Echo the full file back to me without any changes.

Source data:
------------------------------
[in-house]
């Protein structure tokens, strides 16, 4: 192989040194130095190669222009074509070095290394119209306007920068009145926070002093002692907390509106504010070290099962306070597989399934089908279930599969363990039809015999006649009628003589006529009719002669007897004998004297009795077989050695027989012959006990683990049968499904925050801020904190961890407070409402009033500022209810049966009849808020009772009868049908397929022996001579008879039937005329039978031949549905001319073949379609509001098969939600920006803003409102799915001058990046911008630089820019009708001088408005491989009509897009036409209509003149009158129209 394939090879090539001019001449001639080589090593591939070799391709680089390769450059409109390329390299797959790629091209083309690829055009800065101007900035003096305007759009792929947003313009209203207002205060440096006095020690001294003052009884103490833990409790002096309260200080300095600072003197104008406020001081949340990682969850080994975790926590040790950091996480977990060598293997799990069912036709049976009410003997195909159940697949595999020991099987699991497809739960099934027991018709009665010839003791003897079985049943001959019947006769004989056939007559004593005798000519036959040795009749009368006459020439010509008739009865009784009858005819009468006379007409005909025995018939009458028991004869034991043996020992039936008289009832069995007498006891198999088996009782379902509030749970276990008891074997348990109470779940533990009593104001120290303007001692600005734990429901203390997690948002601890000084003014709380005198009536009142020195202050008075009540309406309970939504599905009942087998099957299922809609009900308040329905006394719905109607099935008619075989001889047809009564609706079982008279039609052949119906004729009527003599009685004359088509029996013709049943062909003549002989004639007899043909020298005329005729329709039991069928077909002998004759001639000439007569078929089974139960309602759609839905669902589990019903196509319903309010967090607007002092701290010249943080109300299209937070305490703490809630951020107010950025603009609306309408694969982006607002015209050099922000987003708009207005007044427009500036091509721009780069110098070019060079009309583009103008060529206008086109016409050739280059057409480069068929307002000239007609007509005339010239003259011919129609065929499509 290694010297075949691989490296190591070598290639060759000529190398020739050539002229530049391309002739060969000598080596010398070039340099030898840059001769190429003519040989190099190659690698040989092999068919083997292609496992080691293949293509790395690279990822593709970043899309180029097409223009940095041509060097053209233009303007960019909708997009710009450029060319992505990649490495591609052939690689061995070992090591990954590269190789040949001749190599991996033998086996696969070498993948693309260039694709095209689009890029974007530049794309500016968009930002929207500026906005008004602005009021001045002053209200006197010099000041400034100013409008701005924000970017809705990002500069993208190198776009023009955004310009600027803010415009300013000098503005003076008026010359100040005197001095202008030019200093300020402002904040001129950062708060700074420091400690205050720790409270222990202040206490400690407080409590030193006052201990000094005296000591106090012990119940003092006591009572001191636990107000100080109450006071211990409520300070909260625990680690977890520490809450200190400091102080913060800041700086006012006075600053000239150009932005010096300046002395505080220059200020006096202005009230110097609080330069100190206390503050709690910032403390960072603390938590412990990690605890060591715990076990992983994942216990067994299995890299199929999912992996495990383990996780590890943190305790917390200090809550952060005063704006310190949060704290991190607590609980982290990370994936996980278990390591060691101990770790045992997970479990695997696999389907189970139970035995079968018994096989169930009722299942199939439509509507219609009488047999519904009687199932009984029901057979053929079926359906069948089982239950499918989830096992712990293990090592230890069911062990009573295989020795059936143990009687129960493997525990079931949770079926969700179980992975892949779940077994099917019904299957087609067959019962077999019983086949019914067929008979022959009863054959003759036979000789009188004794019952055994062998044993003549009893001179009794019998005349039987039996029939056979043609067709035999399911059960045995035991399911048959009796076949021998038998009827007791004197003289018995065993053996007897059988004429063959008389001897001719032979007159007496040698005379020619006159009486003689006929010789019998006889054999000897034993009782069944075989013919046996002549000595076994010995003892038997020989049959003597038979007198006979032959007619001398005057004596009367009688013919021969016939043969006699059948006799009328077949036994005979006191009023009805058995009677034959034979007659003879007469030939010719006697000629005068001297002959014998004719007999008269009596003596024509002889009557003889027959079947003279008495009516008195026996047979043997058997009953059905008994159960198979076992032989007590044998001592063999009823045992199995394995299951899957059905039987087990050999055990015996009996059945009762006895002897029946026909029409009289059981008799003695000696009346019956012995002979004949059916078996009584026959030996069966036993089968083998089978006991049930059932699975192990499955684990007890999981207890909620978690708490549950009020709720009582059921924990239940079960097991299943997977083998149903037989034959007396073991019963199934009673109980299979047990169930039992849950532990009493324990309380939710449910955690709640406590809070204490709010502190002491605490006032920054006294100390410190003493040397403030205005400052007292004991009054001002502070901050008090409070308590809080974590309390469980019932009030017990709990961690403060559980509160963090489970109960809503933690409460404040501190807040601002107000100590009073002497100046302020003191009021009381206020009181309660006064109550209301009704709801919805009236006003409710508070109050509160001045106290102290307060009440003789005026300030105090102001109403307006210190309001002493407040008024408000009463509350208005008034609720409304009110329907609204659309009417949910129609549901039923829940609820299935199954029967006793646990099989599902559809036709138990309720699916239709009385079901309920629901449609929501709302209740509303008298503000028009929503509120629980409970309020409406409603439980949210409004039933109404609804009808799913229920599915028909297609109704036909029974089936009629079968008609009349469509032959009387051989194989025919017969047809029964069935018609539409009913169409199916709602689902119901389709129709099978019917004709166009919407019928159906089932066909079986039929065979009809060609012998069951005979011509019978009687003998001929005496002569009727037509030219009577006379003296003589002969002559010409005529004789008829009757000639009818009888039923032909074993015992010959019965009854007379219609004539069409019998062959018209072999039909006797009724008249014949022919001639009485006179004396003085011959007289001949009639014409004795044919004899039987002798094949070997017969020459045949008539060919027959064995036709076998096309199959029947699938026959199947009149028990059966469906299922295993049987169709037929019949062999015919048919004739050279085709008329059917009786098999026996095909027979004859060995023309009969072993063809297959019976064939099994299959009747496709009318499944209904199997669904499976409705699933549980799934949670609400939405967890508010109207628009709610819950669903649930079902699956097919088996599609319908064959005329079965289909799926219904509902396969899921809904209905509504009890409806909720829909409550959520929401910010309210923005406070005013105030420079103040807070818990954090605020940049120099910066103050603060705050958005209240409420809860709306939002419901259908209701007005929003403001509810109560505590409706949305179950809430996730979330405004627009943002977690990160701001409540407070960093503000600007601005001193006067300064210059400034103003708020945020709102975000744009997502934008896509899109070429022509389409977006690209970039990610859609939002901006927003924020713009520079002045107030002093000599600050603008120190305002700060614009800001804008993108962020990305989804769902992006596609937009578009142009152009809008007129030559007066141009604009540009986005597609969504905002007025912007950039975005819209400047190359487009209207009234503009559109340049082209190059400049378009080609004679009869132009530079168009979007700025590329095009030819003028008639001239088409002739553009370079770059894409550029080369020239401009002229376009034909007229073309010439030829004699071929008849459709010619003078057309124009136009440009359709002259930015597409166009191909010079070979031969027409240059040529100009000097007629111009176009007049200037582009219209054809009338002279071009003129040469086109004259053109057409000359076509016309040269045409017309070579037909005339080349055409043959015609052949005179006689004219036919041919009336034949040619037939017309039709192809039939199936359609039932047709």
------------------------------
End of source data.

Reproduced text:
[in-house]
């Protein structure tokens, strides 16, 4: 192989040194130095190669222009074509070095290394119209306007920068009145926070002093002692907390509106504010070290099962306070597989399934089908279930599969363990039809015999006649009628003589006529009719002669007897004998004297009795077989050695027989012959006990683990049968499904925050801020904190961890407070409402009033500022209810049966009849808020009772009868049908397929022996001579008879039937005329039978031949549905001319073949379609509001098969939600920006803003409102799915001058990046911008630089820019009708001088408005491989009509897009036409209509003149009158129209 394939090879090539001019001449001639080589090593591939070799391709680089390769450059409109390329390299797959790629091209083309690829055009800065101007900035003096305007759009792929947003313009209203207002205060440096006095020690001294003052009884103490833990409790002096309260200080300095600072003197104008406020001081949340990682969850080994975790926590040790950091996480977990060598293997799990069912036709049976009410003997195909159940697949595999020991099987699991497809739960099934027991018709009665010839003791003897079985049943001959019947006769004989056939007559004593005798000519036959040795009749009368006459020439010509008739009865009784009858005819009468006379007409005909025995018939009458028991004869034991043996020992039936008289009832069995007498006891198999088996009782379902509030749970276990008891074997348990109470779940533990009593104001120290303007001692600005734990429901203390997690948002601890000084003014709380005198009536009142020195202050008075009540309406309970939504599905009942087998099957299922809609009900308040329905006394719905109607099935008619075989001889047809009564609706079982008279039609052949119906004729009527003599009685004359088509029996013709049943062909003549002989004639007899043909020298005329005729329709039991069928077909002998004759001639000439007569078929089974139960309602759609839905669902589990019903196509319903309010967090607007002092701290010249943080109300299209937070305490703490809630951020107010950025603009609306309408694969982006607002015209050099922000987003708009207005007044427009500036091509721009780069110098070019060079009309583009103008060529206008086109016409050739280059057409480069068929307002000239007609007509005339010239003259011919129609065929499509 290694010297075949691989490296190591070598290639060759000529190398020739050539002229530049391309002739060969000598080596010398070039340099030898840059001769190429003519040989190099190659690698040989092999068919083997292609496992080691293949293509790395690279990822593709970043899309180029097409223009940095041509060097053209233009303007960019909708997009710009450029060319992505990649490495591609052939690689061995070992090591990954590269190789040949001749190599991996033998086996696969070498993948693309260039694709095209689009890029974007530049794309500016968009930002929207500026906005008004602005009021001045002053209200006197010099000041400034100013409008701005924000970017809705990002500069993208190198776009023009955004310009600027803010415009300013000098503005003076008026010359100040005197001095202008030019200093300020402002904040001129950062708060700074420091400690205050720790409270222990202040206490400690407080409590030193006052201990000094005296000591106090012990119940003092006591009572001191636990107000100080109450006071211990409520300070909260625990680690977890520490809450200190400091102080913060800041700086006012006075600053000239150009932005010096300046002395505080220059200020006096202005009230110097609080330069100190206390503050709690910032403390960072603390938590412990990690605890060591715990076990992983994942216990067994299995890299199929999912992996495990383990996780590890943190305790917390200090809550952060005063704006310190949060704290991190607590609980982290990370994936996980278990390591060691101990770790045992997970479990695997696999389907189970139970035995079968018994096989169930009722299942199939439509509507219609009488047999519904009687199932009984029901057979053929079926359906069948089982239950499918989830096992712990293990090592230890069911062990009573295989020795059936143990009687129960493997525990079931949770079926969700179980992975892949779940077994099917019904299957087609067959019962077999019983086949019914067929008979022959009863054959003759036979000789009188004794019952055994062998044993003549009893001179009794019998005349039987039996029939056979043609067709035999399911059960045995035991399911048959009796076949021998038998009827007791004197003289018995065993053996007897059988004429063959008389001897001719032979007159007496040698005379020619006159009486003689006929010789019998006889054999000897034993009782069944075989013919046996002549000595076994010995003892038997020989049959003597038979007198006979032959007619001398005057004596009367009688013919021969016939043969006699059948006799009328077949036994005979006191009023009805058995009677034959034979007659003879007469030939010719006697000629005068001297002959014998004719007999008269009596003596024509002889009557003889027959079947003279008495009516008195026996047979043997058997009953059905008994159960198979076992032989007590044998001592063999009823045992199995394995299951899957059905039987087990050999055990015996009996059945009762006895002897029946026909029409009289059981008799003695000696009346019956012995002979004949059916078996009584026959030996069966036993089968083998089978006991049930059932699975192990499955684990007890999981207890909620978690708490549950009020709720009582059921924990239940079960097991299943997977083998149903037989034959007396073991019963199934009673109980299979047990169930039992849950532990009493324990309380939710449910955690709640406590809070204490709010502190002491605490006032920054006294100390410190003493040397403030205005400052007292004991009054001002502070901050008090409070308590809080974590309390469980019932009030017990709990961690403060559980509160963090489970109960809503933690409460404040501190807040601002107000100590009073002497100046302020003191009021009381206020009181309660006064109550209301009704709801919805009236006003409710508070109050509160001045106290102290307060009440003789005026300030105090102001109403307006210190309001002493407040008024408000009463509350208005008034609720409304009110329907609204659309009417949910129609549901039923829940609820299935199954029967006793646990099989599902559809036709138990309720699916239709009385079901309920629901449609929501709302209740509303008298503000028009929503509120629980409970309020409406409603439980949210409004039933109404609804009808799913229920599915028909297609109704036909029974089936009629079968008609009349469509032959009387051989194989025919017969047809029964069935018609539409009913169409199916709602689902119901389709129709099978019917004709166009919407019928159906089932066909079986039929065979009809060609012998069951005979011509019978009687003998001929005496002569009727037509030219009577006379003296003589002969002559010409005529004789008829009757000639009818009888039923032909074993015992010959019965009854007379219609004539069409019998062959018209072999039909006797009724008249014949022919001639009485006179004396003085011959007289001949009639014409004795044919004899039987002798094949070997017969020459045949008539060919027959064995036709076998096309199959029947699938026959199947009149028990059966469906299922295993049987169709037929019949062999015919048919004739050279085709008329059917009786098999026996095909027979004859060995023309009969072993063809297959019976064939099994299959009747496709009318499944209904199997669904499976409705699933549980799934949670609400939405967890508010109207628009709610819950669903649930079902699956097919088996599609319908064959005329079965289909799926219904509902396969899921809904209905509504009890409806909720829909409550959520929401910010309210923005406070005013105030420079103040807070818990954090605020940049120099910066103050603060705050958005209240409420809860709306939002419901259908209701007005929003403001509810109560505590409706949305179950809430996730979330405004627009943002977690990160701001409540407070960093503000600007601005001193006067300064210059400034103003708020945020709102975000744009997502934008896509899109070429022509389409977006690209970039990610859609939002901006927003924020713009520079002045107030002093000599600050603008120190305002700060614009800001804008993108962020990305989804769902992006596609937009578009142009152009809008007129030559007066141009604009540009986005597609969504905002007025912007950039975005819209400047190359487009209207009234503009559109340049082209190059400049378009080609004679009869132009530079168009979007700025590329095009030819003028008639001239088409002739553009370079770059894409550029080369020239401009002229376009034909007229073309010439030829004699071929008849459709010619003078057309124009136009440009359709002259930015597409166009191909010079070979031969027409240059040529100009000097007629111009176009007049200037582009219209054809009338002279071009003129040469086109004259053109057409000359076509016309040269045409017309070579037909005339080349055409043959015609052949005179006689004219036919041919009336034949040619037939017309039709192809039939199936359609039932047709």